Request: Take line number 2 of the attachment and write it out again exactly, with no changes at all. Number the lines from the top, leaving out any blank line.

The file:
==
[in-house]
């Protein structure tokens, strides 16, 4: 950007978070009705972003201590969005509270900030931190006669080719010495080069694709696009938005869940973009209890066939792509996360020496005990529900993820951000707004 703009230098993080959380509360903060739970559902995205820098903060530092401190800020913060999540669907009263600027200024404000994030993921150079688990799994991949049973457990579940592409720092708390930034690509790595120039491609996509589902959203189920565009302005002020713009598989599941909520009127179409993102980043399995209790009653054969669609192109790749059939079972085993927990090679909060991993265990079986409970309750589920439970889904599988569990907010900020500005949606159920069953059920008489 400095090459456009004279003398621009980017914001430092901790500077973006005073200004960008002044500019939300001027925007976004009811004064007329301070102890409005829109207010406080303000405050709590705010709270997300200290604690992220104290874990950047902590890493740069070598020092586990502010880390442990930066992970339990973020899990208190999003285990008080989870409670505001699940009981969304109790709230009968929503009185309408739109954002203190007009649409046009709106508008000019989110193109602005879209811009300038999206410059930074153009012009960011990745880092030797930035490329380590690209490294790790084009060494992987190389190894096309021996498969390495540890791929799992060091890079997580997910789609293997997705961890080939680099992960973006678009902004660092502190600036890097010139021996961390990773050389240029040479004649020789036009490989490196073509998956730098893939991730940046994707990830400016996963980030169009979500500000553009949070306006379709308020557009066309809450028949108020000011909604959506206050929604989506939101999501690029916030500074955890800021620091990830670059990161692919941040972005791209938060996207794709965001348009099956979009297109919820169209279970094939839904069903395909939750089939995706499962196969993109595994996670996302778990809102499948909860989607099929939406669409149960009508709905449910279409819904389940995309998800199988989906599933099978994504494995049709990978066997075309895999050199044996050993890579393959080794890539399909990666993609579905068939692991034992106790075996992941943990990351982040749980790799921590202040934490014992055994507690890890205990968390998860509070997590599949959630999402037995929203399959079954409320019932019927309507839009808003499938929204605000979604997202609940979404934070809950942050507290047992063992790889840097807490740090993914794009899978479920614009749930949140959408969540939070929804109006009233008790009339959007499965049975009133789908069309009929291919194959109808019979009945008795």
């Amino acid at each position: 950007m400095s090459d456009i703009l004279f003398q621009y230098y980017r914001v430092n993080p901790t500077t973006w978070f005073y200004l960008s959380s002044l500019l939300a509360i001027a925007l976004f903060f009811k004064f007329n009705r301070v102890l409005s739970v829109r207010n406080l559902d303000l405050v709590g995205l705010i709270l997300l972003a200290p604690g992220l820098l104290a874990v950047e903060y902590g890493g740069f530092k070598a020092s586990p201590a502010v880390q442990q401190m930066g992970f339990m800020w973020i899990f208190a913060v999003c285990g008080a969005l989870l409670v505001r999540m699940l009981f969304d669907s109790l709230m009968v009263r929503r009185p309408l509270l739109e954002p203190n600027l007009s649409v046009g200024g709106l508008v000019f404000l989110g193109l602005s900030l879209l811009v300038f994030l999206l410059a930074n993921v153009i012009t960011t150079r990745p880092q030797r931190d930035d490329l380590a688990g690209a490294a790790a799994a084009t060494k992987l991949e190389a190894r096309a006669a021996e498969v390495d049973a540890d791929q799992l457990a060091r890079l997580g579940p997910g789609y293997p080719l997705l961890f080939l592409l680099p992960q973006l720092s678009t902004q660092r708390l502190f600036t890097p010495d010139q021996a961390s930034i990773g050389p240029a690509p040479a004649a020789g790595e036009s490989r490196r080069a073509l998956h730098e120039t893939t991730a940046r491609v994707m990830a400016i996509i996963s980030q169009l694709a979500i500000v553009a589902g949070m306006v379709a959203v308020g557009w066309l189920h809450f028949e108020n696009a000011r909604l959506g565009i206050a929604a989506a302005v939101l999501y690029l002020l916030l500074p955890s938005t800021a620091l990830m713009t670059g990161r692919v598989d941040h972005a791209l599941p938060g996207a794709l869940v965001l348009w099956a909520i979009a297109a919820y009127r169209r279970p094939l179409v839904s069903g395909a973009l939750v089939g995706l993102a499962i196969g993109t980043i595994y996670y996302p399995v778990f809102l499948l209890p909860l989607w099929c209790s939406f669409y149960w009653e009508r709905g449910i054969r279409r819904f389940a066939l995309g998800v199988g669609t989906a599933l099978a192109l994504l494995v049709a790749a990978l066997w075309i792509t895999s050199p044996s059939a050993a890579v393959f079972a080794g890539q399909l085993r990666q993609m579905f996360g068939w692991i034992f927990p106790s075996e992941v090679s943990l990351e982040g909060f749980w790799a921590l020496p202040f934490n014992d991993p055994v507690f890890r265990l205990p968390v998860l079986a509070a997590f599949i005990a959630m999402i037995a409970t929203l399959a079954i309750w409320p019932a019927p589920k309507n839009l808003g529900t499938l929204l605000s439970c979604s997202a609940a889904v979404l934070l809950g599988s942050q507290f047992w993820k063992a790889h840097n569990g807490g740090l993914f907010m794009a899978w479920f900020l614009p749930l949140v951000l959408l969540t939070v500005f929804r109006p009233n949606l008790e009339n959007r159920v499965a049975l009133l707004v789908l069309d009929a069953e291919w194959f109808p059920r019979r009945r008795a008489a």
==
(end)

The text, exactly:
């Protein structure tokens, strides 16, 4: 950007978070009705972003201590969005509270900030931190006669080719010495080069694709696009938005869940973009209890066939792509996360020496005990529900993820951000707004 703009230098993080959380509360903060739970559902995205820098903060530092401190800020913060999540669907009263600027200024404000994030993921150079688990799994991949049973457990579940592409720092708390930034690509790595120039491609996509589902959203189920565009302005002020713009598989599941909520009127179409993102980043399995209790009653054969669609192109790749059939079972085993927990090679909060991993265990079986409970309750589920439970889904599988569990907010900020500005949606159920069953059920008489 400095090459456009004279003398621009980017914001430092901790500077973006005073200004960008002044500019939300001027925007976004009811004064007329301070102890409005829109207010406080303000405050709590705010709270997300200290604690992220104290874990950047902590890493740069070598020092586990502010880390442990930066992970339990973020899990208190999003285990008080989870409670505001699940009981969304109790709230009968929503009185309408739109954002203190007009649409046009709106508008000019989110193109602005879209811009300038999206410059930074153009012009960011990745880092030797930035490329380590690209490294790790084009060494992987190389190894096309021996498969390495540890791929799992060091890079997580997910789609293997997705961890080939680099992960973006678009902004660092502190600036890097010139021996961390990773050389240029040479004649020789036009490989490196073509998956730098893939991730940046994707990830400016996963980030169009979500500000553009949070306006379709308020557009066309809450028949108020000011909604959506206050929604989506939101999501690029916030500074955890800021620091990830670059990161692919941040972005791209938060996207794709965001348009099956979009297109919820169209279970094939839904069903395909939750089939995706499962196969993109595994996670996302778990809102499948909860989607099929939406669409149960009508709905449910279409819904389940995309998800199988989906599933099978994504494995049709990978066997075309895999050199044996050993890579393959080794890539399909990666993609579905068939692991034992106790075996992941943990990351982040749980790799921590202040934490014992055994507690890890205990968390998860509070997590599949959630999402037995929203399959079954409320019932019927309507839009808003499938929204605000979604997202609940979404934070809950942050507290047992063992790889840097807490740090993914794009899978479920614009749930949140959408969540939070929804109006009233008790009339959007499965049975009133789908069309009929291919194959109808019979009945008795």